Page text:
Alternative protection3 April 2008
A flexible semi-mobile flood protection system has been developed to address failings in traditional flood protection measures such as high costs, low strength, water leakage and slow deployment
There are many alternatives to sandbags on the market, and undoubtedly with the recent flooding witnessed in the UK, Europe and the US, countless more are on the way. One such alternative is AquaFence – a semi-mobile flood protection system that has been in development since 1997 and in full production since 2005.
The system has been developed over a ten-year period to ensure its suitability for use in a live flood situation. The system is a replacement for the traditional sandbag wall that is used for flood protection the world over, and has the possibilities to improve reaction time and effectiveness in most situations where property is threatened by flood water.
Although sandbags are the most common form of flood protection, they are notoriously time and manpower intensive to set-up – on average a ten-man team can take up to 72 hours to erect a 100m sandbag wall. In known flooding areas, this can often mean that hundreds of workers and volunteers are required to spend days preparing for a coming flood. Testing has, however, confirmed that an AquaFence flood wall of 100m length can actually be set up by ten men in one hour. One such area where hundreds of people were needed to prepare for regular local flooding is Mount Vernon in Washington, US. When the Skagit river threatens the Mount Vernon Downtown district, it takes hundreds of volunteers and city workers 12 to 15 hours to set up a sandbag wall. AquaFence needs just a small team of workers to set-up flood defence in about a third of the time.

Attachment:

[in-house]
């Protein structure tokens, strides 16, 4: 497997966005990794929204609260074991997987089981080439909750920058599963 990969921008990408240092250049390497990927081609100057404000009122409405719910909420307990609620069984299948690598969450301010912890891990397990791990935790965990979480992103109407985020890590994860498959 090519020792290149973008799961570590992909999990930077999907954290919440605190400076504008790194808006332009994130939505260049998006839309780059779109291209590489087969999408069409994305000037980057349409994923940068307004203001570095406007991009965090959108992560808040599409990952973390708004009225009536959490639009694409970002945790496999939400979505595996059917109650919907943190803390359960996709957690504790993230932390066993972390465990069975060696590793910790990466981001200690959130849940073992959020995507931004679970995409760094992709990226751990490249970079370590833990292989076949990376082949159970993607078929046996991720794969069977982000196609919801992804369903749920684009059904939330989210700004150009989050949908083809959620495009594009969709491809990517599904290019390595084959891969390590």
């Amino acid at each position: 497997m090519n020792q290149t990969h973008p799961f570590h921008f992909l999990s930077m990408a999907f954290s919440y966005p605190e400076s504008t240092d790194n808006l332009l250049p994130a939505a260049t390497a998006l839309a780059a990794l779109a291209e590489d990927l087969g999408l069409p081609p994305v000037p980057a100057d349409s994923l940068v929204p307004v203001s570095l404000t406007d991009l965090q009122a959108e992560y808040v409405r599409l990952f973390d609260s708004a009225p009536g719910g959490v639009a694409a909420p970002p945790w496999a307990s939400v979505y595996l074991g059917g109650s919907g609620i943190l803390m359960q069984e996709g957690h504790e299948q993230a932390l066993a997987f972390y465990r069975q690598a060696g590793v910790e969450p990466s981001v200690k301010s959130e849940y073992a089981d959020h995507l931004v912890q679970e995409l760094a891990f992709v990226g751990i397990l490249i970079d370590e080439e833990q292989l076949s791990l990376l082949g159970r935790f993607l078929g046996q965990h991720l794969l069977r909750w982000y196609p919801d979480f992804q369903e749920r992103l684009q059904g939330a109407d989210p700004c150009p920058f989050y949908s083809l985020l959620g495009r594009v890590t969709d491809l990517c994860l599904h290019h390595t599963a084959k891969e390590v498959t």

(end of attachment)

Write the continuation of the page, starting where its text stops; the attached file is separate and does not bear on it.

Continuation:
Mount Vernon’s state-of-the-art AquaFence flood fighting arsenal was shown to the rest of the country after the town took delivery of its AquaFence system in September. At a demonstration held on 24 September, the entire system was installed in just four hours, with a team of 16 people. The AquaFence flood wall was erected along Mount Vernon’s Main Street, stretching from Division St. to Kincaid St., a total of 460m in length.
This particular installation was used to train the local authority workers on exactly how to use AquaFence. A key aspect of the system is its ease of use but Mount Vernon was keen to ensure its staff could harness the set-up time of AquaFence the moment it is needed in a live flood situation. The reaction to AquaFence at Mount Vernon was positive and the company’s US division, based in Lynwood, Washington, is expecting to see more towns show an interest in the system as a result of the demonstration.
One AquaFence element actually replaces approximately 900 sandbags. The short set-up time of AquaFence is achieved through this, and the all-in-one design of the AquaFence sections (elements). Each 200cm wide and 120cm high (as standard, other heights available) element is self-contained, with everything needed to erect it attached, ensuring that parts aren’t lost during storage, transport or deployment during bad weather.
Each AquaFence element consists of two boards of marine grade plywood in compact flat packs. A standard AquaFence element is 2m long and constructed to tolerate water heights from 60cm to 120cm, although custom elements are made to order.
Once an element is hand-lifted into place, it is a case of raising the vertical section, which forms the wall, and clipping four securing poles into place. The next element is then attached and a highly durable, PVC section that is impervious to water ensures complete integrity at the join. This method also enables a 5° angle to be implemented (vertical and horizontal), which allows an AquaFence flood barrier to follow an uneven course and to lessen the requirement for specially designed elements.